Iceland’s tallest and largest church is also its most photographed site. Named after 17th-century hymn writer and church scholar Reverend Hallgrímur Pétursson, the infamous Hallgrímskirkja Church was designated to begin construction in 1945 and was finished in 1986, taking more than 40 years to complete.
The church was designed by one of Iceland’s most famous architects, Guðjón Samúelsson, who is said to have sought inspiration for his modern design from natural Icelandic elements including the basalt lava flows and waterfalls. The shape of the futuristic structure is a cross between a glacier and a rocket ship.
Visible from almost any point in the capital city of Reykjavík, Hallgrímskirkja Church sits at the top of a hill above the central art and design shopping street in the capital. The iconic building is more than 22-stories in height, and a visit to the top rewards sightseers with priceless views of Reykjavík.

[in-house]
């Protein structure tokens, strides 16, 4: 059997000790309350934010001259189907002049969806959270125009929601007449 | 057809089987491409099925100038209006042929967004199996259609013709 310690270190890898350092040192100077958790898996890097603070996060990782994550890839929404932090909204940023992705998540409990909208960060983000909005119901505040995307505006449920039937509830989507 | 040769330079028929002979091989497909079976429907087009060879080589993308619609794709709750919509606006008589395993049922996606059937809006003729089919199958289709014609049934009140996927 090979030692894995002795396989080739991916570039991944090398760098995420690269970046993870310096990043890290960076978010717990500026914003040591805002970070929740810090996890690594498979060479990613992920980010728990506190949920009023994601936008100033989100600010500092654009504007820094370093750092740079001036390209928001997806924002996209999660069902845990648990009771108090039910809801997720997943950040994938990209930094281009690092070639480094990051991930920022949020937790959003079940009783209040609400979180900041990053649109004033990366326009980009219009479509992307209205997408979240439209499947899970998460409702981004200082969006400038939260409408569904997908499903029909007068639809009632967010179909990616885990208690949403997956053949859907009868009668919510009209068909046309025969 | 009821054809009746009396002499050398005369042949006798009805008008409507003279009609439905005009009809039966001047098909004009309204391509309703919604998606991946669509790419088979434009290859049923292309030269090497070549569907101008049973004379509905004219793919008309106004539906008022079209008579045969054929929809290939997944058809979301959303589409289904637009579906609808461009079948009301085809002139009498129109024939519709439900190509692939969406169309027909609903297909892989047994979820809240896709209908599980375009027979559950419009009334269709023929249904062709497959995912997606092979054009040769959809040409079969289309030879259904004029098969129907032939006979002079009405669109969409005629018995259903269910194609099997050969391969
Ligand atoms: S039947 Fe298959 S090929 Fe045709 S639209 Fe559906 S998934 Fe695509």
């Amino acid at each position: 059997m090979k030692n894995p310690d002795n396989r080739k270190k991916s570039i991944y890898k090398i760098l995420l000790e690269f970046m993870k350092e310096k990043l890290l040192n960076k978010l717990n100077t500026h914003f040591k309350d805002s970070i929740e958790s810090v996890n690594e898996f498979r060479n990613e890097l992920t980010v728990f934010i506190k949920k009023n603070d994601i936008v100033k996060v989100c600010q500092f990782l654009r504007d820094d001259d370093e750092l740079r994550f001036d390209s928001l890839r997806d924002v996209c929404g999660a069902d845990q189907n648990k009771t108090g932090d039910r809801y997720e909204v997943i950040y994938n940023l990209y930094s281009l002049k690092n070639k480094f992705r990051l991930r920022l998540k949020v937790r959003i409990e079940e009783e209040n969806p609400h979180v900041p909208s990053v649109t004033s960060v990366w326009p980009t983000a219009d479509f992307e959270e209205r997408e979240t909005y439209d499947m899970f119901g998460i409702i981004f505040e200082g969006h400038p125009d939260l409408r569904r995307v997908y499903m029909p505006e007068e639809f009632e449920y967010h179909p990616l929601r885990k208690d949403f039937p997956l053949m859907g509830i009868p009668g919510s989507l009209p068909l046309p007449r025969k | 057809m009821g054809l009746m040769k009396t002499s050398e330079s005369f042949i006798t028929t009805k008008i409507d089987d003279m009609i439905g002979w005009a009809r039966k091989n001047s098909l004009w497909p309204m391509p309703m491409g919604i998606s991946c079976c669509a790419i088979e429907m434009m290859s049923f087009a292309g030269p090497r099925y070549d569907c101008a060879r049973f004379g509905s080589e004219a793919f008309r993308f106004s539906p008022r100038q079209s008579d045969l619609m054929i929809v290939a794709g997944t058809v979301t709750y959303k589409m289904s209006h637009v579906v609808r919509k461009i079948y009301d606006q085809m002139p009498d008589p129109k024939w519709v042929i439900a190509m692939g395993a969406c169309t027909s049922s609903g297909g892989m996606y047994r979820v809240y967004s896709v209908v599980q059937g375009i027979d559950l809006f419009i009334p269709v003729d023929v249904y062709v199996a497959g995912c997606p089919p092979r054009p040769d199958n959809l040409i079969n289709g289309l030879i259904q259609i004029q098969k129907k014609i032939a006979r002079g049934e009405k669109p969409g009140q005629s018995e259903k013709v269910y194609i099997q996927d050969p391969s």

The church also features an oversized pipe organ designed and constructed by a famous German organ builder. The organ weighs more than 25 tons and is more than 4 stories in height.
Sitting in front of the iconic church is a statue of Icelandic Viking Leif Eiriksson. He was the first European to set foot on the North American continent around A.D. 1000. Historians believe that Eiriksson found America 500 years before Christopher Columbus. Archeological findings also suggest that he settled there for some time. The statue was a gift from the United States in 1930.
Hallgrímskirkja is a Lutheran church, as are most churches in Iceland, with services held each Sunday. The wonderful acoustics and the enormous pipe organ make it a perfect venue for classical music concerts. It also serves as a focal meeting point for many cultural and community events, such as the annual gathering for watching the fireworks on New Year’s Eve. On this night, thousands of local people set off dozens of fireworks in an unbelievably dazzling show.
For more information, visit https://www.hallgrimskirkja.is/en.